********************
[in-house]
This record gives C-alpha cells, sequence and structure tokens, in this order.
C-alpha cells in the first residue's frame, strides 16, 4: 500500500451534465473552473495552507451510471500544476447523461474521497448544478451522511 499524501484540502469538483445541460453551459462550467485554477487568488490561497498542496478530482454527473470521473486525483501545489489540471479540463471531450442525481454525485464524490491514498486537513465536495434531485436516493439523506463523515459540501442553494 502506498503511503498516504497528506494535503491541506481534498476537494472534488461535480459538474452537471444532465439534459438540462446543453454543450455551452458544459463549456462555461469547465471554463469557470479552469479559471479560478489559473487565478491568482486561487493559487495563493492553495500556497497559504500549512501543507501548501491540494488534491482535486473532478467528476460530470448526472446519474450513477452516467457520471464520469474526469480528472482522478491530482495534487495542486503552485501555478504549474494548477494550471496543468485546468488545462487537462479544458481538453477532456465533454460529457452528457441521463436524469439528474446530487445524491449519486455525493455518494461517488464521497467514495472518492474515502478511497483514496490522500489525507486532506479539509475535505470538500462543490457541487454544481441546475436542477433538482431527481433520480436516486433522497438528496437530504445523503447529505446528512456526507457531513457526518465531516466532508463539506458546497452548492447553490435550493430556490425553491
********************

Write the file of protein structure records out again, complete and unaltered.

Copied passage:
[in-house]
This record gives C-alpha cells, sequence and structure tokens, in this order.
C-alpha cells in the first residue's frame, strides 16, 4: 500500500451534465473552473495552507451510471500544476447523461474521497448544478451522511 499524501484540502469538483445541460453551459462550467485554477487568488490561497498542496478530482454527473470521473486525483501545489489540471479540463471531450442525481454525485464524490491514498486537513465536495434531485436516493439523506463523515459540501442553494 502506498503511503498516504497528506494535503491541506481534498476537494472534488461535480459538474452537471444532465439534459438540462446543453454543450455551452458544459463549456462555461469547465471554463469557470479552469479559471479560478489559473487565478491568482486561487493559487495563493492553495500556497497559504500549512501543507501548501491540494488534491482535486473532478467528476460530470448526472446519474450513477452516467457520471464520469474526469480528472482522478491530482495534487495542486503552485501555478504549474494548477494550471496543468485546468488545462487537462479544458481538453477532456465533454460529457452528457441521463436524469439528474446530487445524491449519486455525493455518494461517488464521497467514495472518492474515502478511497483514496490522500489525507486532506479539509475535505470538500462543490457541487454544481441546475436542477433538482431527481433520480436516486433522497438528496437530504445523503447529505446528512456526507457531513457526518465531516466532508463539506458546497452548492447553490435550493430556490425553491